Scope of Pointer Variables

This is a discussion on Scope of Pointer Variables within the C Programming forums, part of the General Programming Boards category; I have written a piece of code to add nodes to the linked list . Code: #include <stdio.h> struct node ...

  1. #1
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    Scope of Pointer Variables

    I have written a piece of code to add nodes to the linked list .

    Code:
    #include <stdio.h>
    
    
    struct node
    {
      int n;
      struct node *next;
    }typedef node_t;
    
    node_t *top = NULL;
    
    int main()
    {
      node_t *list = NULL;
      int choice;
    
      while(1)
        {
          printf("Please Enter your choice \n");
          printf("1.Addition \n");
          printf("2.Exit \n");
          scanf("%d",&choxcice);
    
          switch(choice)
            {
            case 1:
              addition(&list);
              break;
            case 2:
              return(0);
              break;
            }
        }
    
      return 0;
    }
    
    int addition(node_t *list)
    {
      int number;
      node_t *newnode;
    
      printf("Take number \n");
      scanf("%d",&number);
    
      newnode = malloc(sizeof(node_t) * 1);
    
      if (top == NULL)
      {
         newnode->n = number;
         newnode->next = NULL;
         top = newnode;
         list = newnode;
      }
      else
      {
        newnode->n = number;
        newnode->next = NULL;
        list->next = newnode;
        list = list->next;
      }
      return 0;
    }



    Here my doubts are.

    1) If i give "list" argument without & in addtion function , its showing some other behaviour where i cannot add to it, i think the pointer variable means itself address so why do again i need send address here?

    2) after one iteriation , the list is becoming null , ( address it s showing in gdb after one node addition is NULL ).

  2. #2
    C++まいる!Cをこわせ! Elysia's Avatar
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    For 1) You have a problem.
    A pointer is just a variable that holds an address. So the variable is in itself, passed by value. So you are trying to modify a variable passed by value in the function. Thus, the main function will never see the changes in list.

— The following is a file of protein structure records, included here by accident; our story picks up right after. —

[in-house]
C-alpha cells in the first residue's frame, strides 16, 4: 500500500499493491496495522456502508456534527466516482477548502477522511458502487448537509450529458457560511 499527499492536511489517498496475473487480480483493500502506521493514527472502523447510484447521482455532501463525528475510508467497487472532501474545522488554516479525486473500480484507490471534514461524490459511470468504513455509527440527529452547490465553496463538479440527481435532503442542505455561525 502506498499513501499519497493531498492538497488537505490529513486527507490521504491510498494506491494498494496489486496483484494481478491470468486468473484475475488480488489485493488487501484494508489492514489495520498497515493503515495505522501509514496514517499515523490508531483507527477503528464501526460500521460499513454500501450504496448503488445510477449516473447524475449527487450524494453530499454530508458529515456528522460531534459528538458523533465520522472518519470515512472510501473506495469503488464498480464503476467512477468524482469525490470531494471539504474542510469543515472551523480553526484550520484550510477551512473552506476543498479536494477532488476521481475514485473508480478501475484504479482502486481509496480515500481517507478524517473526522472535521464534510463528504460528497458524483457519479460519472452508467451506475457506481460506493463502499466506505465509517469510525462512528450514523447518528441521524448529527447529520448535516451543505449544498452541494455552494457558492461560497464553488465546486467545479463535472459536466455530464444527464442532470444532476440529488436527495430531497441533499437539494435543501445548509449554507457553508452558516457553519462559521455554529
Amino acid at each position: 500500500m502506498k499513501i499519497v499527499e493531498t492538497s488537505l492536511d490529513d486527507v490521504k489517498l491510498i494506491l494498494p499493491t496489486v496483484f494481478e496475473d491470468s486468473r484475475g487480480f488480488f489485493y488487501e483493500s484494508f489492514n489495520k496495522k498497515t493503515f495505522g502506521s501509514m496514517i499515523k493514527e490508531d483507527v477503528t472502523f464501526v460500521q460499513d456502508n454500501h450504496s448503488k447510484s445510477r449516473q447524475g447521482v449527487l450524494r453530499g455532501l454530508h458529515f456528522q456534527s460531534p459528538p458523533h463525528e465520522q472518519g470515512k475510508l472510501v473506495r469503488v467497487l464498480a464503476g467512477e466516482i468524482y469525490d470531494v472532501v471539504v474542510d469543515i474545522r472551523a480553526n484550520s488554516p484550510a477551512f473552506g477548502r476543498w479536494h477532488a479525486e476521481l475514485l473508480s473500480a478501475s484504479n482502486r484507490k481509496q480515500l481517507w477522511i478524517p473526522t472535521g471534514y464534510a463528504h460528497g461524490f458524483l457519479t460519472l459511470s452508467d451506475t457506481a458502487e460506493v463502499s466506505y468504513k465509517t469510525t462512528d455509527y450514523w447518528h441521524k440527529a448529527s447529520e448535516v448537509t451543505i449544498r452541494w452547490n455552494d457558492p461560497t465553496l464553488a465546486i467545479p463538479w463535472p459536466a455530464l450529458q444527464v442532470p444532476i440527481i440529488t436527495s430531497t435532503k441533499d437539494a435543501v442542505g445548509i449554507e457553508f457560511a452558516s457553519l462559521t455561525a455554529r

To fix that, you need to pass a pointer to the variable you want to change. The variable's type is node_t*, so a pointer would become node_t**.
    And heed compiler warnings! You should get a warning that you're trying to convert node_t** to node_t*.
    Quote Originally Posted by Adak View Post
    io.h certainly IS included in some modern compilers. It is no longer part of the standard for C, but it is nevertheless, included in the very latest Pelles C versions.
    Quote Originally Posted by Salem View Post
    You mean it's included as a crutch to help ancient programmers limp along without them having to relearn too much.

    Outside of your DOS world, your header file is meaningless.
    For information on how to enable C++11 on your compiler, look here.
    よく聞くがいい!私は天才だからね! ^_^

  3. #3
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    How to pass pointer variable as a function argument?

    Here my interntion is i donot want to keep another global variable.

    I want to maintian *list variable of type node_t which point to current node.

    Can any body suggest how can i achive this ?

    if i simple put a global variable liek top which i use now , it will complete my work but i need

    this as a function argument.

  4. #4
    C++まいる!Cをこわせ! Elysia's Avatar
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    Define it as a variable in main and pass to the function via a pointer.
    Quote Originally Posted by Adak View Post
    io.h certainly IS included in some modern compilers. It is no longer part of the standard for C, but it is nevertheless, included in the very latest Pelles C versions.
    Quote Originally Posted by Salem View Post
    You mean it's included as a crutch to help ancient programmers limp along without them having to relearn too much.

    Outside of your DOS world, your header file is meaningless.
    For information on how to enable C++11 on your compiler, look here.
    よく聞くがいい!私は天才だからね! ^_^

  5. #5
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    Still confusion with pointers as arguments

    consider this piece of code

    Code:
    int addition(node_t **tlist)
    {
      int number;
      node_t *newnode;
    
      printf("Take number \n");
      scanf("%d",&number);
    
      newnode = malloc(sizeof(node_t) * 1);
    
     if (top == NULL)
      {
         newnode->n = number;
         newnode->next = NULL;  
         top = newnode; 
         *tlist = newnode;
      }
      else